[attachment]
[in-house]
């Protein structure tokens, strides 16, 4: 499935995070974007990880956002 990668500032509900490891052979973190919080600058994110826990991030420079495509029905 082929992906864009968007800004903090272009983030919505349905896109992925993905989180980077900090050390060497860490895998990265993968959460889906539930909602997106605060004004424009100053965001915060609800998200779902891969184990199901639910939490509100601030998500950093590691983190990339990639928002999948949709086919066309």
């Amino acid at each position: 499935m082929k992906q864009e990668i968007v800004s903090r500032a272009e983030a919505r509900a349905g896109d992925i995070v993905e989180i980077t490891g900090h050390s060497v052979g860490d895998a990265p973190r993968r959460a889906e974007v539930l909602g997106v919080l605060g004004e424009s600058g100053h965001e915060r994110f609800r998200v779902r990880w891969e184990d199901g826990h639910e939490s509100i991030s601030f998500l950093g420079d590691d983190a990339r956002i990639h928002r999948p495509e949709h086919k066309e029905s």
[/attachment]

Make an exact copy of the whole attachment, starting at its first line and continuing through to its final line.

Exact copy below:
[in-house]
């Protein structure tokens, strides 16, 4: 499935995070974007990880956002 990668500032509900490891052979973190919080600058994110826990991030420079495509029905 082929992906864009968007800004903090272009983030919505349905896109992925993905989180980077900090050390060497860490895998990265993968959460889906539930909602997106605060004004424009100053965001915060609800998200779902891969184990199901639910939490509100601030998500950093590691983190990339990639928002999948949709086919066309």
């Amino acid at each position: 499935m082929k992906q864009e990668i968007v800004s903090r500032a272009e983030a919505r509900a349905g896109d992925i995070v993905e989180i980077t490891g900090h050390s060497v052979g860490d895998a990265p973190r993968r959460a889906e974007v539930l909602g997106v919080l605060g004004e424009s600058g100053h965001e915060r994110f609800r998200v779902r990880w891969e184990d199901g826990h639910e939490s509100i991030s601030f998500l950093g420079d590691d983190a990339r956002i990639h928002r999948p495509e949709h086919k066309e029905s």